Technology plays a role in streamlining the link to the cards, where as Banerjee said, virtual options can make it easier for consumers and suppliers to interact (and there’s a cash back benefit, too).
There are still economic motivations in using the cards, Benson said, as there are “distinct flows” on how they are authorized, how much can be made available (while buy now, pay later is proving to be attractive to consumers).
Dealing With the Laggards
However, as Banerjee said, the travel sector has always been a bit of a laggard when it comes to embracing alternative forms of payment — it may be a while before crypto really makes any inroads, for example. He said that’s partly a function of the complex value chamber that has to be influenced.
“And,” he added, “travel has always been seen as a riskier space — with the history of some airlines or travel operators going bust.”
Fixing the legacy systems would be a massive technical lift. It’s the aggregators that can accommodate the business travelers in new ways without having to deal with downstream legacy inefficiencies. Business travelers, in particular, put a premium on time management and being able to conduct a variety of activities through a single touchpoint.
Read more: How COVID Made Hotels Rethink Business Travel
Benson said that having to do this all in-house would be a recipe for disaster for most players. With payment volumes growing by as much as 70% over the course of just a few quarters, it’s easier than ever for fraud to get “tucked” in the midst.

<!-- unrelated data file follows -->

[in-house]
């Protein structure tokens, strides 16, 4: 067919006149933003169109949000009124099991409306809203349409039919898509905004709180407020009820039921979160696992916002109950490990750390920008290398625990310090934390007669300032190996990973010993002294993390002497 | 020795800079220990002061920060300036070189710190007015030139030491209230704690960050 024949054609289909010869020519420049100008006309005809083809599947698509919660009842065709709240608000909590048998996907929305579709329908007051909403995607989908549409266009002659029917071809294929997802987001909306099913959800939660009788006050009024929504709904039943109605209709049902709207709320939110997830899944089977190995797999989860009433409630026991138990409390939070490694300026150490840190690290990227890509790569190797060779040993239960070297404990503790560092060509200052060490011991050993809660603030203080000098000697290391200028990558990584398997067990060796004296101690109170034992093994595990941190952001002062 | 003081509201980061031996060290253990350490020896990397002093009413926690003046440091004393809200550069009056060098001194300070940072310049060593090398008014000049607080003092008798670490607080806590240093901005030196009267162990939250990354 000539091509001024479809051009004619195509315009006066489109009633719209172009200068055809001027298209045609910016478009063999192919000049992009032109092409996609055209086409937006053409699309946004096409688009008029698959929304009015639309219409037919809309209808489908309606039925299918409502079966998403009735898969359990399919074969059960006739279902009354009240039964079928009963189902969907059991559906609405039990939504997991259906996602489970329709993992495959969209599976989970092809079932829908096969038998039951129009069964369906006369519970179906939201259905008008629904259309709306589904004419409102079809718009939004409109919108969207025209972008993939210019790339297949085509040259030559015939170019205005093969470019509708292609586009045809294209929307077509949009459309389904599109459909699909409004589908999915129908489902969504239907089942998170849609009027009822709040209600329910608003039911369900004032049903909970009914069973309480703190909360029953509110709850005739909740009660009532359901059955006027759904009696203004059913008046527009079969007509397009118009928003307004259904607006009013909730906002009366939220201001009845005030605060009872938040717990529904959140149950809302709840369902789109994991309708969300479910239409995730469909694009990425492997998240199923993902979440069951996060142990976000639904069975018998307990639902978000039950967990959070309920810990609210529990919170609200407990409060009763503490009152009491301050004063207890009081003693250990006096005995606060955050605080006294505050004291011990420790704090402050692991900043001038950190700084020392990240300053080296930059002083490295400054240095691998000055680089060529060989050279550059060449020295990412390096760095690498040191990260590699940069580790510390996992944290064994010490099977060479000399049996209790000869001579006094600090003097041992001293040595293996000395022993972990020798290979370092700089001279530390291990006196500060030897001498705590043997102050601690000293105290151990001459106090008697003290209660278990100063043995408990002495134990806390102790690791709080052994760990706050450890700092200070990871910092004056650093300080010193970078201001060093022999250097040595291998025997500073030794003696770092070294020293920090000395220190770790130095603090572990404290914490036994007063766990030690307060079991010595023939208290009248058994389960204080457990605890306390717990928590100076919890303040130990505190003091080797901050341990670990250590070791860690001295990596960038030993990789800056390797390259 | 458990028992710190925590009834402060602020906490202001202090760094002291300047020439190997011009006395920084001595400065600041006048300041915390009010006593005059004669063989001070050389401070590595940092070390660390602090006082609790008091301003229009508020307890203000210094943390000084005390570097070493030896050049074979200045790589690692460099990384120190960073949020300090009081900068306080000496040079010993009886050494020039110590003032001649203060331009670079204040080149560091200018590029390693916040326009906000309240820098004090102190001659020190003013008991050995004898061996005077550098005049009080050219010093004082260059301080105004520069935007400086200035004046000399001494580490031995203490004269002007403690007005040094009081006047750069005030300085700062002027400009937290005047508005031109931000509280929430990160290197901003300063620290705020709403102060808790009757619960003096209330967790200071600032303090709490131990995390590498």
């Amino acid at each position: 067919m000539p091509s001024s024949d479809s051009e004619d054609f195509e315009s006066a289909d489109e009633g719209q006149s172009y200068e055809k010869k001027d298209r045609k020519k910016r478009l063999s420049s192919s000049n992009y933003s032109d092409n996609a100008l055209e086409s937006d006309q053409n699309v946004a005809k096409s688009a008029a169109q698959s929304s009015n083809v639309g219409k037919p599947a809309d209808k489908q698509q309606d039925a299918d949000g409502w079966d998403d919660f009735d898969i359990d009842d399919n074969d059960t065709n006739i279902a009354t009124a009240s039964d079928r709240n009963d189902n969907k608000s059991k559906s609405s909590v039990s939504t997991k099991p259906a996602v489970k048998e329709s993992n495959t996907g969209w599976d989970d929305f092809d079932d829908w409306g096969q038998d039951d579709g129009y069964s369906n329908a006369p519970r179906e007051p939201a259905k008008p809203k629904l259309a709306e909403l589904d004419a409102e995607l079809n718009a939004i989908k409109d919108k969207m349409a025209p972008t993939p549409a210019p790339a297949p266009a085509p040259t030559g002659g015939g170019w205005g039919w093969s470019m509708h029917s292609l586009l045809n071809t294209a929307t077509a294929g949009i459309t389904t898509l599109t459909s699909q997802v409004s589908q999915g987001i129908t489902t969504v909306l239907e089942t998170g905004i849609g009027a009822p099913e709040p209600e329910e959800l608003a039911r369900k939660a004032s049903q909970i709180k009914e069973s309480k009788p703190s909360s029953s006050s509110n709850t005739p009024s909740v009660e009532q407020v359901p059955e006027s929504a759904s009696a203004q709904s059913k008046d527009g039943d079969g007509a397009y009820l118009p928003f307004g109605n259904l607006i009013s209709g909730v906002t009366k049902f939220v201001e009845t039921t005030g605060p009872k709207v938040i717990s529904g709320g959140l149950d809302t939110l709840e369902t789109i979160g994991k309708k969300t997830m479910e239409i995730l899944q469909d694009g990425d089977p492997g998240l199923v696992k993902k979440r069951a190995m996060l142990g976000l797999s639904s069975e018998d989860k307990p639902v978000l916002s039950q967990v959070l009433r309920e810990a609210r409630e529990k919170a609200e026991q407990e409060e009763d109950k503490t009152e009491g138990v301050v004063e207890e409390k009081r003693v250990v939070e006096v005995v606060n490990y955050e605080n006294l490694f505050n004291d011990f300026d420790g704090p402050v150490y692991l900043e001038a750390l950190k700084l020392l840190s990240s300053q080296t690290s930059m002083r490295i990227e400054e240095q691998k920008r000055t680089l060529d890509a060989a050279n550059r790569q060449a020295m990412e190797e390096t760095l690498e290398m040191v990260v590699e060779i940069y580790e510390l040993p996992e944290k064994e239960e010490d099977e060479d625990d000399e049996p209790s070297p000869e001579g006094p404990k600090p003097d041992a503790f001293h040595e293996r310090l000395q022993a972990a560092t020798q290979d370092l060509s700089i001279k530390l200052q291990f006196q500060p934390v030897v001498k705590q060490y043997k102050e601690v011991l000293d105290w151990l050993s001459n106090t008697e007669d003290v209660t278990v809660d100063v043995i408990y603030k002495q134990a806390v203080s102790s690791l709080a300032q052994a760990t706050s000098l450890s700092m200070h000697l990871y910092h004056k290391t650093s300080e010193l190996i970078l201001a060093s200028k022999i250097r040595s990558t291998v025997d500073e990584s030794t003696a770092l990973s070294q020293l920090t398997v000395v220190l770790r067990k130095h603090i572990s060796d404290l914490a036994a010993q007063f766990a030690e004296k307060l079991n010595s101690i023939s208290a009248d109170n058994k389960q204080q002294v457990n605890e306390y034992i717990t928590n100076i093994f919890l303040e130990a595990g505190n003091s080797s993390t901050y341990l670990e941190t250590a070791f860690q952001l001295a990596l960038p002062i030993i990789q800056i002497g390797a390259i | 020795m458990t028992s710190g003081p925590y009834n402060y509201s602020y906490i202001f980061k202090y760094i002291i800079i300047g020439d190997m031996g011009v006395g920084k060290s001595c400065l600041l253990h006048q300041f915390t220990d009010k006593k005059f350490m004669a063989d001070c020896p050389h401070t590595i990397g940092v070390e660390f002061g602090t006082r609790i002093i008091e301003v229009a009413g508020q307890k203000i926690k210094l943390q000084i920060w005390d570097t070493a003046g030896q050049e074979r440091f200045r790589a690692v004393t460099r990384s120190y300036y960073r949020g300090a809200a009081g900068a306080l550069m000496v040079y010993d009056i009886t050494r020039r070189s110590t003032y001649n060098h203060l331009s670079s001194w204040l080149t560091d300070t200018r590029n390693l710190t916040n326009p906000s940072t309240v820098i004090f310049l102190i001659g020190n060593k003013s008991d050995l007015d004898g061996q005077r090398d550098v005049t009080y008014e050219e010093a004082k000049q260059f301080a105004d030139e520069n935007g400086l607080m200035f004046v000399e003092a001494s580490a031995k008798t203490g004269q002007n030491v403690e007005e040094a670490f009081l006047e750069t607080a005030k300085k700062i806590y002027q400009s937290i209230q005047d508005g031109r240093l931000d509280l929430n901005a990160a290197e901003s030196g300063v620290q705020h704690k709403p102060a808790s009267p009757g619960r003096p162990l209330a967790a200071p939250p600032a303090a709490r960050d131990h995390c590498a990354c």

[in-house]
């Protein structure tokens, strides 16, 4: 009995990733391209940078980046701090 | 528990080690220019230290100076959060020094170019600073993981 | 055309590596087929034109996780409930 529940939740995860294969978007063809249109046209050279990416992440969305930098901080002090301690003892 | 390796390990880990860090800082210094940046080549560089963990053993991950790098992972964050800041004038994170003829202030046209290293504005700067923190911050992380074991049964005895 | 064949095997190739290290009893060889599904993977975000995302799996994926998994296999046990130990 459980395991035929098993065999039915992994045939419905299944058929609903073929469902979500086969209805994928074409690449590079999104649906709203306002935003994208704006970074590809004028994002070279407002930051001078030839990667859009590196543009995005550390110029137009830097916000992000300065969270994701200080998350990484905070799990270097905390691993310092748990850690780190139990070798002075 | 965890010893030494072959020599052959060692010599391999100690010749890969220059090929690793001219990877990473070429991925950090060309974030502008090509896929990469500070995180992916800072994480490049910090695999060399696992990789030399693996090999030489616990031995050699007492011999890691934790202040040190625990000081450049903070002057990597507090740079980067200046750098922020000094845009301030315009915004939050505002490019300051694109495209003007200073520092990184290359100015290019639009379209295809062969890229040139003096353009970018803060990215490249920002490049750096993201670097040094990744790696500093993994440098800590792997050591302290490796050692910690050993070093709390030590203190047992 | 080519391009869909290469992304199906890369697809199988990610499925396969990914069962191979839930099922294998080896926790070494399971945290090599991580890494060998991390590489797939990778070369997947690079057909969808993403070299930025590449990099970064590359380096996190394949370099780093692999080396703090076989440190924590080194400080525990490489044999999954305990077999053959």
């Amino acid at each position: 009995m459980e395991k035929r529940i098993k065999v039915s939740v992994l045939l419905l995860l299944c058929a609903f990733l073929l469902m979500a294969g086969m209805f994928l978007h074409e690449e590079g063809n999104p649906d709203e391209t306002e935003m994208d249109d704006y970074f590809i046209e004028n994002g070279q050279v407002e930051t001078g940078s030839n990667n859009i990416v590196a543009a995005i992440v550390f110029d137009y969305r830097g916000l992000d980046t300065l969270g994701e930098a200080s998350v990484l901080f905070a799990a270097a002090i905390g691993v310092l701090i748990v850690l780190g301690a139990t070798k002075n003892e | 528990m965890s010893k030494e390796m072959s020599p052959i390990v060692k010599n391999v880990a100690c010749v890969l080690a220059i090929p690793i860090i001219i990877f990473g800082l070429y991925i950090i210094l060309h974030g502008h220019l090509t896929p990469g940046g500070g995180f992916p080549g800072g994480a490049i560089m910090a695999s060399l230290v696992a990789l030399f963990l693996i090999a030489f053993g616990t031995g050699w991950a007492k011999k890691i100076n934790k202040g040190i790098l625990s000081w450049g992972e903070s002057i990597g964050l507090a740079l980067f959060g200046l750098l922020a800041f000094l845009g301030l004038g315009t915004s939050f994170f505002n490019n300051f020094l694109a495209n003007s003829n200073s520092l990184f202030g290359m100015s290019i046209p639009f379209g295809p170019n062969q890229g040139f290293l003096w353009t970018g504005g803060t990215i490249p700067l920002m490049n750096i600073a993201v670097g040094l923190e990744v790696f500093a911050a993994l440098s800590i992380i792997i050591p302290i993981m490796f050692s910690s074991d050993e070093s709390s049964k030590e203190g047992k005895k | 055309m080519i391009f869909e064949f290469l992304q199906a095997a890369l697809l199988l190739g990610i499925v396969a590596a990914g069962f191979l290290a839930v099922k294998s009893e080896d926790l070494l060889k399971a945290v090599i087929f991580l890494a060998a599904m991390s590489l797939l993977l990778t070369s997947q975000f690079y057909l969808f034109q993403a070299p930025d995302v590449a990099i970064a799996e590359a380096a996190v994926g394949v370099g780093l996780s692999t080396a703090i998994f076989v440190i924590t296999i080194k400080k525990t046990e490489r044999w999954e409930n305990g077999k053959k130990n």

“Working with the merchant aggregators allows you to understand the end consumers and capture their business, too,” Benson said.
Banerjee said the aggregators themselves must be able to build flexibility into their systems — enough to contend with payment issues, from refunds to chargebacks. They must also be flexible enough to offer a customer-facing experience that allows them to book rooms that can be cancelled on the same day or choose from different trip insurance options.
Against that backdrop, Banerjee said, “We’ve seen our concierge services take off in terms of demand.”
For the companies themselves, there needs to be hyper-vigilance around fraud. After all, with the massive uptick in travel and payment volumes, it’s a challenge to pick out “abnormal” behavior when the digital shift and rebound have been so recent — and no one wants false positives in the mix.
Payments orchestrators, Benson said, can help travel aggregators manage the significant increase in transactions (as measured in value) and processing volumes.
As Benson told Webster, “The systems that are coming back on line are facing surges they have not seen in quite some time — and so we can help sort out that infrastructure, availability and how to deal with those surges.”
Looking ahead, Banerjee said we’ll see new baselines for the travel industry after the initial summer rush — and perhaps those volumes may be skewed to, say, 80% of pre-pandemic volumes. Benson said the airlines, in particular, will have to invest more in upgrading their operations. After all, companies can resort to Zoom for their meetings — so the traditional carriers are now competing against the digital options and alternatives.
Of the aggregators and the airlines, of the OTAs and the other providers, Benson said, “You’re going to have to ‘lift’ your game to make the whole experience more pleasurable and less problematic.”
Related: 24% of Travel, Tourism CFOs Say Slow Payment Is a Top Challenge